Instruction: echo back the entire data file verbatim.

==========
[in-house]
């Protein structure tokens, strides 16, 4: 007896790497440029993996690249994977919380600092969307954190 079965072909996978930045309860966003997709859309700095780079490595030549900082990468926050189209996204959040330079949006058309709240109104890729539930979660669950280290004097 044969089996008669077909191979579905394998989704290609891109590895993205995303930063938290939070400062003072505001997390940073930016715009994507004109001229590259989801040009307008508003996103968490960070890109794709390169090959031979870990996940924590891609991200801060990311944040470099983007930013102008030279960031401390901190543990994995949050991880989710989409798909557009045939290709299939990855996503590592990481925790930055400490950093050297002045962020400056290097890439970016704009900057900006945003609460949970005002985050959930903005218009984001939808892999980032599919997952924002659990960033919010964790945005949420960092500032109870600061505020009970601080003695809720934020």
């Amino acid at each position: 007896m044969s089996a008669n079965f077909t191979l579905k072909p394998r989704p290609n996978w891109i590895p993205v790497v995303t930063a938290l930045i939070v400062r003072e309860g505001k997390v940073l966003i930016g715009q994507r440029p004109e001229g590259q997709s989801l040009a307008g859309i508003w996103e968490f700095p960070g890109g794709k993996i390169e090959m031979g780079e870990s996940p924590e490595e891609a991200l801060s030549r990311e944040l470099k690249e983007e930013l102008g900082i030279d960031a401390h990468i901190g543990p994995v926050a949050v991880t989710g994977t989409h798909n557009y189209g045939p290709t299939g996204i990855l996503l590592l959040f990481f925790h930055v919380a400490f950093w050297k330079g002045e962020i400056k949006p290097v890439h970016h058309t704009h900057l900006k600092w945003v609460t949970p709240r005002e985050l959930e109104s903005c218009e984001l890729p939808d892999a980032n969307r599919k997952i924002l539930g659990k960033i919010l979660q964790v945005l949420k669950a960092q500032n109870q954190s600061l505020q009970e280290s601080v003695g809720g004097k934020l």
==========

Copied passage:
[in-house]
């Protein structure tokens, strides 16, 4: 007896790497440029993996690249994977919380600092969307954190 079965072909996978930045309860966003997709859309700095780079490595030549900082990468926050189209996204959040330079949006058309709240109104890729539930979660669950280290004097 044969089996008669077909191979579905394998989704290609891109590895993205995303930063938290939070400062003072505001997390940073930016715009994507004109001229590259989801040009307008508003996103968490960070890109794709390169090959031979870990996940924590891609991200801060990311944040470099983007930013102008030279960031401390901190543990994995949050991880989710989409798909557009045939290709299939990855996503590592990481925790930055400490950093050297002045962020400056290097890439970016704009900057900006945003609460949970005002985050959930903005218009984001939808892999980032599919997952924002659990960033919010964790945005949420960092500032109870600061505020009970601080003695809720934020």
């Amino acid at each position: 007896m044969s089996a008669n079965f077909t191979l579905k072909p394998r989704p290609n996978w891109i590895p993205v790497v995303t930063a938290l930045i939070v400062r003072e309860g505001k997390v940073l966003i930016g715009q994507r440029p004109e001229g590259q997709s989801l040009a307008g859309i508003w996103e968490f700095p960070g890109g794709k993996i390169e090959m031979g780079e870990s996940p924590e490595e891609a991200l801060s030549r990311e944040l470099k690249e983007e930013l102008g900082i030279d960031a401390h990468i901190g543990p994995v926050a949050v991880t989710g994977t989409h798909n557009y189209g045939p290709t299939g996204i990855l996503l590592l959040f990481f925790h930055v919380a400490f950093w050297k330079g002045e962020i400056k949006p290097v890439h970016h058309t704009h900057l900006k600092w945003v609460t949970p709240r005002e985050l959930e109104s903005c218009e984001l890729p939808d892999a980032n969307r599919k997952i924002l539930g659990k960033i919010l979660q964790v945005l949420k669950a960092q500032n109870q954190s600061l505020q009970e280290s601080v003695g809720g004097k934020l």